North Korea reports first-ever Covid-19 outbreak
North Korean leader Kim Jong Un calls for tighter border controls and lockdown measures, telling citizens to completely block the spread of Covid-19.
North Korea confirmed on Thursday its first-ever outbreak of Covid-19, with state media declaring it a "severe national emergency incident," more than two years after the start of the pandemic worldwide.
The official KCNA news agency reported that samples taken from patients sick with a fever in Pyongyang on Sunday were "consistent with" the virus' highly transmissible Omicron variant.
The country's top officials, including leader Kim Jong Un, held a crisis politburo meeting to discuss the outbreak and announced they would implement a "maximum emergency" virus control system.
KCNA said Kim told the meeting that "the goal was to eliminate the root within the shortest period of time."
"He assured us that because of the people's high political awareness ... we will surely overcome the emergency and win the emergency quarantine project," the news agency said.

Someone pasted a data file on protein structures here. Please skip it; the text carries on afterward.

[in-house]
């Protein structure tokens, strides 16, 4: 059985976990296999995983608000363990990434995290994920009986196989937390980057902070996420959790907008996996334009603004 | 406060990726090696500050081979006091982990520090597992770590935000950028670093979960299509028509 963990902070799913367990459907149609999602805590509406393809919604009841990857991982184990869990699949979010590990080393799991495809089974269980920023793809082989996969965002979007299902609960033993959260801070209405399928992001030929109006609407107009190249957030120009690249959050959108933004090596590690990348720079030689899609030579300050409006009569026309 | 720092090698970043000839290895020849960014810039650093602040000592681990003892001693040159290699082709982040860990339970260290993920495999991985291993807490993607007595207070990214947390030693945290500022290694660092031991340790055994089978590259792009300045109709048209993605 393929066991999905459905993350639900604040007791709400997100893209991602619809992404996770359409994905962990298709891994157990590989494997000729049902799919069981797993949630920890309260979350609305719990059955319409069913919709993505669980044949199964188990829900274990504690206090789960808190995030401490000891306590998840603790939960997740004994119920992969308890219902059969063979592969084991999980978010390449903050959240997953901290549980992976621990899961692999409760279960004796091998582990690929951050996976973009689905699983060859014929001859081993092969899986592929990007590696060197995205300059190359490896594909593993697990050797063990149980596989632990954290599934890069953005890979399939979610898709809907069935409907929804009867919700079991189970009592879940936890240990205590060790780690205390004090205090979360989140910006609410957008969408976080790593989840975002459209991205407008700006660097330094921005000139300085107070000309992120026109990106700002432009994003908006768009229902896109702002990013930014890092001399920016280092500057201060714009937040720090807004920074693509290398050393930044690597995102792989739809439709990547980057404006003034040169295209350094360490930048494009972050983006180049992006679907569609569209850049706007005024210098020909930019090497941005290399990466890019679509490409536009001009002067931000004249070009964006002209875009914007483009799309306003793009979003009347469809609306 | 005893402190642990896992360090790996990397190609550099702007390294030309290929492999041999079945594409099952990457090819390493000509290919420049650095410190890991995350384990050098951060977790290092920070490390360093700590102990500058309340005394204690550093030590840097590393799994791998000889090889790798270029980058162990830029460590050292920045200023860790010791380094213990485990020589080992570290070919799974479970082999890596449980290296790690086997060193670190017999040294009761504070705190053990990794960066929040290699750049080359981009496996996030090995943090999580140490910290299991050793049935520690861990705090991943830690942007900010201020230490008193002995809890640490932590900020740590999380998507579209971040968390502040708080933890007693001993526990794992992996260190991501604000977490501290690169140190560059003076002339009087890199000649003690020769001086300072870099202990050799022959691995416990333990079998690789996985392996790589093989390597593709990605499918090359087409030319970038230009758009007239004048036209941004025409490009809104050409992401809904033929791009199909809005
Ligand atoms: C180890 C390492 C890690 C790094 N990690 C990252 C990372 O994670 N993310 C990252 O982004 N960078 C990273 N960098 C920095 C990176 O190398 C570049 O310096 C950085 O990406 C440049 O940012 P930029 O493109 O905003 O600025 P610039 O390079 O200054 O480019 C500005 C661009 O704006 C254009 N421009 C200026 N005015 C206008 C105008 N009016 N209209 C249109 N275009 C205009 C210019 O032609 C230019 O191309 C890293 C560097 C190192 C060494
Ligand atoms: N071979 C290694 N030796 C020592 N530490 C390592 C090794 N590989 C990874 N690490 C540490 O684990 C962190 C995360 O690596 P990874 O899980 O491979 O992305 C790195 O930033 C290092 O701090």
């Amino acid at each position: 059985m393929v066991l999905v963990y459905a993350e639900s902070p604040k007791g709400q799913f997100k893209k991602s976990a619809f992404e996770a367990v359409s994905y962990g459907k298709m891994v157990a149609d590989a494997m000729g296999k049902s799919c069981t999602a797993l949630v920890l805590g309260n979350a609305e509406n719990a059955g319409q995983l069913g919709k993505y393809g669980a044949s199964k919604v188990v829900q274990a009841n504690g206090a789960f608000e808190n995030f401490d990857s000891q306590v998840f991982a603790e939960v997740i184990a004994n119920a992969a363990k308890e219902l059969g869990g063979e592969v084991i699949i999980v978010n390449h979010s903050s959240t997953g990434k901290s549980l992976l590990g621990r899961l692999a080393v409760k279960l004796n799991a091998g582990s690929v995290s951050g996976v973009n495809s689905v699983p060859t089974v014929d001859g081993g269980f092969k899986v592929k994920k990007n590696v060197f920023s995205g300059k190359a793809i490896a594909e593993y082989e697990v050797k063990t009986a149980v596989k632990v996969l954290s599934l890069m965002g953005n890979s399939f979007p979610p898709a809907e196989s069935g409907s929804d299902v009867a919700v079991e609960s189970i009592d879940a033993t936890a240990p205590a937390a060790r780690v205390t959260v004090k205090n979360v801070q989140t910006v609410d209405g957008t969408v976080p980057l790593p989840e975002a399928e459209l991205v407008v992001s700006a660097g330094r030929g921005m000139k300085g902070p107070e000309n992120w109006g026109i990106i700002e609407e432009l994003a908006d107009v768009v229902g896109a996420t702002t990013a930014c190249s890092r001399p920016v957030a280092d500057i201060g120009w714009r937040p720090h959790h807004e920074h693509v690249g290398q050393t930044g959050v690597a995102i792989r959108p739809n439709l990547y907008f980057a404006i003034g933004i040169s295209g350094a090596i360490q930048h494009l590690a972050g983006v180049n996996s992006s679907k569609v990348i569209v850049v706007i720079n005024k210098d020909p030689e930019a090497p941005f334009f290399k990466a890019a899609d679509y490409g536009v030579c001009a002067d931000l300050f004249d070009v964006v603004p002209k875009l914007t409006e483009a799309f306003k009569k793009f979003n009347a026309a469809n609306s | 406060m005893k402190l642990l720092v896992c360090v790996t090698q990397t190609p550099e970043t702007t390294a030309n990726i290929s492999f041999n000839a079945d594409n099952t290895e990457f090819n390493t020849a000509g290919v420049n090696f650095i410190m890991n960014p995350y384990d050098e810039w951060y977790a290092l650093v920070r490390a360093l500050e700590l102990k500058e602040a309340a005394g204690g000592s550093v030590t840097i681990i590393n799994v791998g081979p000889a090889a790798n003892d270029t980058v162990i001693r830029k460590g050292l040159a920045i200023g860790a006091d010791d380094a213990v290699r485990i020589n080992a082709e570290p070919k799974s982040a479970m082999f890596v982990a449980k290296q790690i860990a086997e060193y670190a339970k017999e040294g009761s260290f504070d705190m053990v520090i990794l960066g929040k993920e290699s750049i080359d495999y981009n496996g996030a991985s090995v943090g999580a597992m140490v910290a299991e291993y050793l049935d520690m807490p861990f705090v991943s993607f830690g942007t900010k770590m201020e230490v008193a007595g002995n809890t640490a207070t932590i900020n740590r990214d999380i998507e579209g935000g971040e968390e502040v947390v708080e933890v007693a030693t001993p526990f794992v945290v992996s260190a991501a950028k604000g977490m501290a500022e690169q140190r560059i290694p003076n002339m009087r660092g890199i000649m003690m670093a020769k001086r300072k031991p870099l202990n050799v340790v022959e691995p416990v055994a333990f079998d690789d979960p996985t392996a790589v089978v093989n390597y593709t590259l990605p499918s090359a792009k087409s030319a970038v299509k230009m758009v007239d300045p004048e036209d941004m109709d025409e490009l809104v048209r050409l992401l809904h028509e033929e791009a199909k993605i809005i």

Kim called for tighter border controls and lockdown measures, telling citizens "to completely block the spread of the malicious virus by thoroughly blocking their areas in all cities and counties across the country," KCNA mentioned.
All business and production activities will be organized so that each work unit is "isolated" to prevent the spread of disease, it added.
North Korea has been behind a rigid self-imposed coronavirus blockade since early 2020 to protect itself from the pandemic.
Pyongyang had not confirmed a single case of coronavirus until Thursday.
According to the World Health Organization, North Korea had by the end of 2020 conducted 13,259 Covid-19 tests, which all came back negative.